Formal ontologies mainly aim at characterising how, according to some experts, a given domain is structured, i.e., to identify and formally represent a set of concepts and relations together with the constraints that hold for this domain making sure that the resulting conceptual framework is logically and philosophically sound and coherent. In particular, foundational or top-level ontologies focus on very general notions which make sense in a wide domain.
A first subjective dimension concerns the conceptualisation of these domains and its representation: different models of the ‘same (general) domain’ is possible and can be represented by making use of different formal languages. Furthermore, data are usually reduced to factual instantiations of (part of) the model (factual propositions). Both the model and data sharing can then be addressed by standardizing, integrating, or partially aligning the involved ontologies.
There is then a need for a "scientific" comparison and evaluation of alternative (foundational) ontologies:
- evaluate the differences between alternative ontologies;
- evaluate the representational adequacy with respect to given domain/task, in particular with respect to scientific theories;
- evaluate the inferential and predictive power of ontologies and their practical usefulness (formal language and supporting tools).
In modern science, scientific datasets are usually generated by complex elaborations of raw data with a mixture of scientific software and human input. A further level of ‘subjectivity’ is present here impacting both (i) the acquisition of raw data and (ii) their (often complex) aggregation or transformation into (macro) indexes or scores. In the context of E-science where data are shared among a network of heterogeneous organizations, the (sharing of the) model of the domain seems not enough, an explicit model of how data have been collected and elaborated seems necessary to guarantee the quality, reliability, and trustworthiness of data-analyses. Likewise, modelling constraints seem to be necessary to prepare hybrid data, which is going to be arguably pivotal as statistical method revolving around AI become more prominent.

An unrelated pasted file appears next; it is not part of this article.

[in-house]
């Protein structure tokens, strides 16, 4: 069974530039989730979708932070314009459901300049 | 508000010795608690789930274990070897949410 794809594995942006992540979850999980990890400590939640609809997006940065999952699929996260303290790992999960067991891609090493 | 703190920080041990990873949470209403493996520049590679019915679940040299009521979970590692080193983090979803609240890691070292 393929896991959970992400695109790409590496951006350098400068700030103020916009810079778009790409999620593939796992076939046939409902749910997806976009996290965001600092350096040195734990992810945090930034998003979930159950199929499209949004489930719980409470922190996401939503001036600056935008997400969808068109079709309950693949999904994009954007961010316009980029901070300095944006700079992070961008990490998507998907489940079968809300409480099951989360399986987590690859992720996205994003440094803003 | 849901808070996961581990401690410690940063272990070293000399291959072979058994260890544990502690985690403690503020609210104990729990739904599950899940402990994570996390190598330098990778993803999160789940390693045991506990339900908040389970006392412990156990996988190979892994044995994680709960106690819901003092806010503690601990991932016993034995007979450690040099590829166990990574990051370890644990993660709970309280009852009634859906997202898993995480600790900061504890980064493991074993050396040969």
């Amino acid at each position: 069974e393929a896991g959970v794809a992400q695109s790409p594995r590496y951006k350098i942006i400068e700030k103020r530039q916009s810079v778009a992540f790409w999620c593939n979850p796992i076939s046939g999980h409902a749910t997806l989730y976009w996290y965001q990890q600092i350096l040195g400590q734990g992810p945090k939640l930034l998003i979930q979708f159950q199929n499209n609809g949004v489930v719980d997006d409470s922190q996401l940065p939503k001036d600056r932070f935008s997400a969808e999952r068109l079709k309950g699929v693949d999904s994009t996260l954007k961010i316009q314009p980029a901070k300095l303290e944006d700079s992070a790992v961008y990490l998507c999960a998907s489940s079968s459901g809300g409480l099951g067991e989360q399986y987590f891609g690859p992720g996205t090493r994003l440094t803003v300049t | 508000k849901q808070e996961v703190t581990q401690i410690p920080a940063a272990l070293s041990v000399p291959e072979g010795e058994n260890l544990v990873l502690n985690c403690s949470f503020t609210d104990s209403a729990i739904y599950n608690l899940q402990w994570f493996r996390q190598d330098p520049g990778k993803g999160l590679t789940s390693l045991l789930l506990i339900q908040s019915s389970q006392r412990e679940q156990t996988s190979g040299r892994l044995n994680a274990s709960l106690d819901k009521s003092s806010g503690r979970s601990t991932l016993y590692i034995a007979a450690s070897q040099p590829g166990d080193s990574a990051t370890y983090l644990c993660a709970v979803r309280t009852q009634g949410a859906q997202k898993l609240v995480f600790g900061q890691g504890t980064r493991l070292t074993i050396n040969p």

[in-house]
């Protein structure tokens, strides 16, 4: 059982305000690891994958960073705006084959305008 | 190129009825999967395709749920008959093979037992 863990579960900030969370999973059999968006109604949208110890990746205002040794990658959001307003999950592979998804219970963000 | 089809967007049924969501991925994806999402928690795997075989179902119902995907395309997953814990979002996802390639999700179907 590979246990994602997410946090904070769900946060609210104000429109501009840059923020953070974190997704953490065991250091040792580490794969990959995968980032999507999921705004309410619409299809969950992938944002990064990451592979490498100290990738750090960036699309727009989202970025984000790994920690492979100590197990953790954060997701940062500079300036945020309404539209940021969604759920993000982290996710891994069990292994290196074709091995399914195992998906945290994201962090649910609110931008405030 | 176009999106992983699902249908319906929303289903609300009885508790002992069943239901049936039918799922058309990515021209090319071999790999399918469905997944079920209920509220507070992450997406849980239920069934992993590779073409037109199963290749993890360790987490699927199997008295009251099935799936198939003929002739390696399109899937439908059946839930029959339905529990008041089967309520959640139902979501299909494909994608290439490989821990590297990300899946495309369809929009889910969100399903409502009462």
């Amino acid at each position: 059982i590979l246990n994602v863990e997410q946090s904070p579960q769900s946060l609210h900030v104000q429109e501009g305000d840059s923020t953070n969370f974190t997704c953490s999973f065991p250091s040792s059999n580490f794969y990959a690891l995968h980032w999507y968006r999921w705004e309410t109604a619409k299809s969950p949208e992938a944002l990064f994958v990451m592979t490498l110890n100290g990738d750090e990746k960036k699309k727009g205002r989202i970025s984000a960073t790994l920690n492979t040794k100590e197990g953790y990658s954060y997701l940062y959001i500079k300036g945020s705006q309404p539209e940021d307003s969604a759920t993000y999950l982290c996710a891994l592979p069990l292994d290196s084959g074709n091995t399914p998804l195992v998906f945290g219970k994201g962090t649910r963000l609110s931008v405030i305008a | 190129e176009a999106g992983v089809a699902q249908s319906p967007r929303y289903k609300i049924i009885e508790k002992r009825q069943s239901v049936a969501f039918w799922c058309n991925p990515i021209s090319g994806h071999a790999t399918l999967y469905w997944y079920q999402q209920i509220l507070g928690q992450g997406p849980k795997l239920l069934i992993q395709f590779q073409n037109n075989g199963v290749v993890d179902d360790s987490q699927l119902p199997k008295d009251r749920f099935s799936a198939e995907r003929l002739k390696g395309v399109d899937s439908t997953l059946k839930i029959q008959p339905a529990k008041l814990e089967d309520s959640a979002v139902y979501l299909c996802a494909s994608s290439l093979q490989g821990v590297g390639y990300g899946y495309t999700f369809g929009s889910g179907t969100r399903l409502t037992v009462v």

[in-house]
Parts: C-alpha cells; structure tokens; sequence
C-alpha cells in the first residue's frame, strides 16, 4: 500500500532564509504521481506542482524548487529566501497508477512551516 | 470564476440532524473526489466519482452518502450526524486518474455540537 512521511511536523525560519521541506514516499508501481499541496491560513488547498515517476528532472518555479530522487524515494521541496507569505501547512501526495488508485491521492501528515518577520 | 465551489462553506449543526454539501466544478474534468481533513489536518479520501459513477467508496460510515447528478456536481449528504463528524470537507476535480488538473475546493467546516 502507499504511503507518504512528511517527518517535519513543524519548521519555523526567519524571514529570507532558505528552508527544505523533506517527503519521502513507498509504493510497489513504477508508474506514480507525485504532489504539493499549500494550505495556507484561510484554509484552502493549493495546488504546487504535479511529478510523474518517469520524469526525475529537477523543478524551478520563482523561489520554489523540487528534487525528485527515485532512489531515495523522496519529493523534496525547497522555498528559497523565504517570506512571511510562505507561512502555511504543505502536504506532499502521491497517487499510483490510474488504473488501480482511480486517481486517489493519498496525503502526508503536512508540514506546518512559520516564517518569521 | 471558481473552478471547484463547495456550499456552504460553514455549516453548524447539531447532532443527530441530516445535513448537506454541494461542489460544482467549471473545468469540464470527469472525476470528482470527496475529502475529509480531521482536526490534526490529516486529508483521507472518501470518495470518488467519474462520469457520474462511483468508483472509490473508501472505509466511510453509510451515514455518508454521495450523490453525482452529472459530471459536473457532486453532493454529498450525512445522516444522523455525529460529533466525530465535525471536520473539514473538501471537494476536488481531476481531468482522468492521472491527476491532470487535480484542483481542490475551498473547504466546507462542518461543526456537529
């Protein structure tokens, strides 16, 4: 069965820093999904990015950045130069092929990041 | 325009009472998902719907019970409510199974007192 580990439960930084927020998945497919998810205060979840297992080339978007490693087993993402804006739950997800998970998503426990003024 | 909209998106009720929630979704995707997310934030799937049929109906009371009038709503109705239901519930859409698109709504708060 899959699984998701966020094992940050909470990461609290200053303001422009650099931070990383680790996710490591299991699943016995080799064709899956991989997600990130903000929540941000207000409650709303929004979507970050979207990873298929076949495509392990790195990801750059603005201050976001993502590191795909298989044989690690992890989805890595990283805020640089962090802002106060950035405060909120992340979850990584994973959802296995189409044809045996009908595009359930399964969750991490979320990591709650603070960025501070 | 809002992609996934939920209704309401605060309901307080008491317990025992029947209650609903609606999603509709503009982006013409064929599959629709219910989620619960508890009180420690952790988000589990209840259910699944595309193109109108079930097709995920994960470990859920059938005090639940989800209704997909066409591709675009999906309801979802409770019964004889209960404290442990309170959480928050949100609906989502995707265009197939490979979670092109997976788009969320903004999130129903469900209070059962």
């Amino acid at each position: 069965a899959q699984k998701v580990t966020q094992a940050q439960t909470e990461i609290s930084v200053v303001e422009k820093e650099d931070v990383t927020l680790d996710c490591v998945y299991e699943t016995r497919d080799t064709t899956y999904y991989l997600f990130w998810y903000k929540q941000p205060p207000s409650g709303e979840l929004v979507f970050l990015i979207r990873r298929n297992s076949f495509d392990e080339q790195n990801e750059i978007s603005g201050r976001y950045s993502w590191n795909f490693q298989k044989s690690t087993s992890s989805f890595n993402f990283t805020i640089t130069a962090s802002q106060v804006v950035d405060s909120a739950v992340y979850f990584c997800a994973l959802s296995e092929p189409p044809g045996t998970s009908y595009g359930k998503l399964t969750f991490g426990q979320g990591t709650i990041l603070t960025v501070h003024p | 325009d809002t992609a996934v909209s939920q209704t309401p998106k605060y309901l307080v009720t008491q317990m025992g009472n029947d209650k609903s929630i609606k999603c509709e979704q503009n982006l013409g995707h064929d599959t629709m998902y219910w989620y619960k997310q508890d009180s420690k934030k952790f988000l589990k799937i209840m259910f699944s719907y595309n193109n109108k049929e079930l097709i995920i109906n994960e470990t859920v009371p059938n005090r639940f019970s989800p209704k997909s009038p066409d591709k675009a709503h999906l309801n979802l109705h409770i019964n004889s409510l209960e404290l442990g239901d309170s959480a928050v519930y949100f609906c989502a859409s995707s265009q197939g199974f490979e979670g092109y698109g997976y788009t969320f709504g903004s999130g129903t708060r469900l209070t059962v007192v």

The scenario is also made more complex by the fact that economics, medicine, biology, psychology, and sociology (but physics and cognitive science too) are deeply founded on testing which is often based on statistical analysis at the ground level. Scores have a relative or comparative nature; they position the subject with respect to (the distribution of the scores of) the sample subjects chosen at the beginning, a critical step quite difficult to share.
In order to exploit these scenarios, the OntoCommons consortium is organising the workshop "Formal Ontologies, Applied Sciences and Data" from 2 to 4 October 2023 in Bologna (Italy), where 15 experts coming from different disciplines (philosophy, applied science, computer science, etc.) come together to investigate the connections between formal ontologies (intended here as logical theories) and sciences.
The workshop is closed and by-invitation only